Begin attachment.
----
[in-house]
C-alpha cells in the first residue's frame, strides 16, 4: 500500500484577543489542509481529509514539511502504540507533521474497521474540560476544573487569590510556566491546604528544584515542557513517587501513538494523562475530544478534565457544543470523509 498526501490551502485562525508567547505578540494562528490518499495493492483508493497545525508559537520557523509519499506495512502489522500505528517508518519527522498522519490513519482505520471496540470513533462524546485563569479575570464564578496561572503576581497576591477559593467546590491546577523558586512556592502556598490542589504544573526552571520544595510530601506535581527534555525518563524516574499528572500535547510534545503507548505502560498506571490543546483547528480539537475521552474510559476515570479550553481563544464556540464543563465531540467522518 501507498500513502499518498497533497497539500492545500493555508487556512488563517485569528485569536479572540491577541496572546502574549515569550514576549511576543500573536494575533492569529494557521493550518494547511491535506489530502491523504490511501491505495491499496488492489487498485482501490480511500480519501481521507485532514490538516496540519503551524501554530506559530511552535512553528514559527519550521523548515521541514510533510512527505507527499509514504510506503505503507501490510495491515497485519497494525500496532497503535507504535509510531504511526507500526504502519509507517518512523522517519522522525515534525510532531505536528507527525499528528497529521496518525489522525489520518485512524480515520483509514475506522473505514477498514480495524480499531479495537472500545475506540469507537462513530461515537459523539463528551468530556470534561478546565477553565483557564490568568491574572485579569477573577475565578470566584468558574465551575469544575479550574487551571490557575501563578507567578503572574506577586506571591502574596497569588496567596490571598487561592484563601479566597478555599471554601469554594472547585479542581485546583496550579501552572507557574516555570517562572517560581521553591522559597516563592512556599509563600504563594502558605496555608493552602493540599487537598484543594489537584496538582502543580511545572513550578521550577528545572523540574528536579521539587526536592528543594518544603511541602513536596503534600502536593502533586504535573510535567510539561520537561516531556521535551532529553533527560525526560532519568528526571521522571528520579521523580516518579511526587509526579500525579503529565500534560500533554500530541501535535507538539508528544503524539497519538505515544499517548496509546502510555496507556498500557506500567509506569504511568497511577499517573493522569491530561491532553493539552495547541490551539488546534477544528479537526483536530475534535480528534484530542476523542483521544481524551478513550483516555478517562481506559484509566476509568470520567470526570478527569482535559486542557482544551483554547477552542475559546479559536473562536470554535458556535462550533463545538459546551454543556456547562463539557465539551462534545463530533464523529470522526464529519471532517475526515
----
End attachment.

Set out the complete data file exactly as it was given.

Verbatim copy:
[in-house]
C-alpha cells in the first residue's frame, strides 16, 4: 500500500484577543489542509481529509514539511502504540507533521474497521474540560476544573487569590510556566491546604528544584515542557513517587501513538494523562475530544478534565457544543470523509 498526501490551502485562525508567547505578540494562528490518499495493492483508493497545525508559537520557523509519499506495512502489522500505528517508518519527522498522519490513519482505520471496540470513533462524546485563569479575570464564578496561572503576581497576591477559593467546590491546577523558586512556592502556598490542589504544573526552571520544595510530601506535581527534555525518563524516574499528572500535547510534545503507548505502560498506571490543546483547528480539537475521552474510559476515570479550553481563544464556540464543563465531540467522518 501507498500513502499518498497533497497539500492545500493555508487556512488563517485569528485569536479572540491577541496572546502574549515569550514576549511576543500573536494575533492569529494557521493550518494547511491535506489530502491523504490511501491505495491499496488492489487498485482501490480511500480519501481521507485532514490538516496540519503551524501554530506559530511552535512553528514559527519550521523548515521541514510533510512527505507527499509514504510506503505503507501490510495491515497485519497494525500496532497503535507504535509510531504511526507500526504502519509507517518512523522517519522522525515534525510532531505536528507527525499528528497529521496518525489522525489520518485512524480515520483509514475506522473505514477498514480495524480499531479495537472500545475506540469507537462513530461515537459523539463528551468530556470534561478546565477553565483557564490568568491574572485579569477573577475565578470566584468558574465551575469544575479550574487551571490557575501563578507567578503572574506577586506571591502574596497569588496567596490571598487561592484563601479566597478555599471554601469554594472547585479542581485546583496550579501552572507557574516555570517562572517560581521553591522559597516563592512556599509563600504563594502558605496555608493552602493540599487537598484543594489537584496538582502543580511545572513550578521550577528545572523540574528536579521539587526536592528543594518544603511541602513536596503534600502536593502533586504535573510535567510539561520537561516531556521535551532529553533527560525526560532519568528526571521522571528520579521523580516518579511526587509526579500525579503529565500534560500533554500530541501535535507538539508528544503524539497519538505515544499517548496509546502510555496507556498500557506500567509506569504511568497511577499517573493522569491530561491532553493539552495547541490551539488546534477544528479537526483536530475534535480528534484530542476523542483521544481524551478513550483516555478517562481506559484509566476509568470520567470526570478527569482535559486542557482544551483554547477552542475559546479559536473562536470554535458556535462550533463545538459546551454543556456547562463539557465539551462534545463530533464523529470522526464529519471532517475526515